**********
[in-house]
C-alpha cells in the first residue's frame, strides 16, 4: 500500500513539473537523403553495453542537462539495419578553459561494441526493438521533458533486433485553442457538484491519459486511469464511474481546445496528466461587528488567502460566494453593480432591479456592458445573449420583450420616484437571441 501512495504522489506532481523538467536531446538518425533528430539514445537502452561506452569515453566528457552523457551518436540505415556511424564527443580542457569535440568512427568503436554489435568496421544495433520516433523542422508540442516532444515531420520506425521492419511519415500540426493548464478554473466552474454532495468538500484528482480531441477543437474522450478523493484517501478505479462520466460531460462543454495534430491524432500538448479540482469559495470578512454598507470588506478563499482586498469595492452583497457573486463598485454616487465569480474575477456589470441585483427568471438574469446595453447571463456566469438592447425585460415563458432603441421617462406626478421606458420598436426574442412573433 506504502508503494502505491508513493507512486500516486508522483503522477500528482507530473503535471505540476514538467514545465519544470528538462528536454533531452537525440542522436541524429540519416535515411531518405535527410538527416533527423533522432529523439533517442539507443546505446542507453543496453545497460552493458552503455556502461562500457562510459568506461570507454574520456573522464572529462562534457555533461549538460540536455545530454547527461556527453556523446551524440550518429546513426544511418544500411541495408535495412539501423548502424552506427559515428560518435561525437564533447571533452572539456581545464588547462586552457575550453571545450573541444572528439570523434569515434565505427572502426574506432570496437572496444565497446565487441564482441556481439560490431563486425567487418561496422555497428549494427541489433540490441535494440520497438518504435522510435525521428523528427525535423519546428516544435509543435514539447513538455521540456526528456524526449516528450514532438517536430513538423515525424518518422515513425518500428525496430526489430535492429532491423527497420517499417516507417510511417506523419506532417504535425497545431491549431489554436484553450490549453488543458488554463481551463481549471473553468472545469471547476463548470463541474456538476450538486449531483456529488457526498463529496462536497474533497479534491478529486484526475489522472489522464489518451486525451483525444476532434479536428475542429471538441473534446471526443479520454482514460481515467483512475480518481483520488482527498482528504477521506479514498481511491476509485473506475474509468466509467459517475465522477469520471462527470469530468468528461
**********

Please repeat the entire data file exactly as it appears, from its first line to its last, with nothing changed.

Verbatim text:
[in-house]
C-alpha cells in the first residue's frame, strides 16, 4: 500500500513539473537523403553495453542537462539495419578553459561494441526493438521533458533486433485553442457538484491519459486511469464511474481546445496528466461587528488567502460566494453593480432591479456592458445573449420583450420616484437571441 501512495504522489506532481523538467536531446538518425533528430539514445537502452561506452569515453566528457552523457551518436540505415556511424564527443580542457569535440568512427568503436554489435568496421544495433520516433523542422508540442516532444515531420520506425521492419511519415500540426493548464478554473466552474454532495468538500484528482480531441477543437474522450478523493484517501478505479462520466460531460462543454495534430491524432500538448479540482469559495470578512454598507470588506478563499482586498469595492452583497457573486463598485454616487465569480474575477456589470441585483427568471438574469446595453447571463456566469438592447425585460415563458432603441421617462406626478421606458420598436426574442412573433 506504502508503494502505491508513493507512486500516486508522483503522477500528482507530473503535471505540476514538467514545465519544470528538462528536454533531452537525440542522436541524429540519416535515411531518405535527410538527416533527423533522432529523439533517442539507443546505446542507453543496453545497460552493458552503455556502461562500457562510459568506461570507454574520456573522464572529462562534457555533461549538460540536455545530454547527461556527453556523446551524440550518429546513426544511418544500411541495408535495412539501423548502424552506427559515428560518435561525437564533447571533452572539456581545464588547462586552457575550453571545450573541444572528439570523434569515434565505427572502426574506432570496437572496444565497446565487441564482441556481439560490431563486425567487418561496422555497428549494427541489433540490441535494440520497438518504435522510435525521428523528427525535423519546428516544435509543435514539447513538455521540456526528456524526449516528450514532438517536430513538423515525424518518422515513425518500428525496430526489430535492429532491423527497420517499417516507417510511417506523419506532417504535425497545431491549431489554436484553450490549453488543458488554463481551463481549471473553468472545469471547476463548470463541474456538476450538486449531483456529488457526498463529496462536497474533497479534491478529486484526475489522472489522464489518451486525451483525444476532434479536428475542429471538441473534446471526443479520454482514460481515467483512475480518481483520488482527498482528504477521506479514498481511491476509485473506475474509468466509467459517475465522477469520471462527470469530468468528461